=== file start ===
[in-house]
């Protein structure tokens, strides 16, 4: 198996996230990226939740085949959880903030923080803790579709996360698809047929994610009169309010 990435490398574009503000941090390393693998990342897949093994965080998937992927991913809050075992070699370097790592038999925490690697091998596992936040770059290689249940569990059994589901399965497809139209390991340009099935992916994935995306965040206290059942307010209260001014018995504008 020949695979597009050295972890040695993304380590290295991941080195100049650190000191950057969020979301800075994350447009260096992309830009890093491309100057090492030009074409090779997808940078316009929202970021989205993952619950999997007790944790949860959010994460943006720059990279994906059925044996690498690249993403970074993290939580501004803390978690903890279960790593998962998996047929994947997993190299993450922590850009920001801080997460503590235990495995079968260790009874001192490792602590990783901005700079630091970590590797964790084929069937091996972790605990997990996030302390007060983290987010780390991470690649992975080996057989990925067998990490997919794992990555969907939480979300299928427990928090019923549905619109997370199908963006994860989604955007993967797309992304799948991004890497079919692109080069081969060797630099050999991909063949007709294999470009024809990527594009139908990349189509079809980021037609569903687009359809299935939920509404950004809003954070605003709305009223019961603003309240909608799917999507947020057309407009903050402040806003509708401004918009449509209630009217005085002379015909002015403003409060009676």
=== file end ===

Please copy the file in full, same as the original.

[in-house]
């Protein structure tokens, strides 16, 4: 198996996230990226939740085949959880903030923080803790579709996360698809047929994610009169309010 990435490398574009503000941090390393693998990342897949093994965080998937992927991913809050075992070699370097790592038999925490690697091998596992936040770059290689249940569990059994589901399965497809139209390991340009099935992916994935995306965040206290059942307010209260001014018995504008 020949695979597009050295972890040695993304380590290295991941080195100049650190000191950057969020979301800075994350447009260096992309830009890093491309100057090492030009074409090779997808940078316009929202970021989205993952619950999997007790944790949860959010994460943006720059990279994906059925044996690498690249993403970074993290939580501004803390978690903890279960790593998962998996047929994947997993190299993450922590850009920001801080997460503590235990495995079968260790009874001192490792602590990783901005700079630091970590590797964790084929069937091996972790605990997990996030302390007060983290987010780390991470690649992975080996057989990925067998990490997919794992990555969907939480979300299928427990928090019923549905619109997370199908963006994860989604955007993967797309992304799948991004890497079919692109080069081969060797630099050999991909063949007709294999470009024809990527594009139908990349189509079809980021037609569903687009359809299935939920509404950004809003954070605003709305009223019961603003309240909608799917999507947020057309407009903050402040806003509708401004918009449509209630009217005085002379015909002015403003409060009676």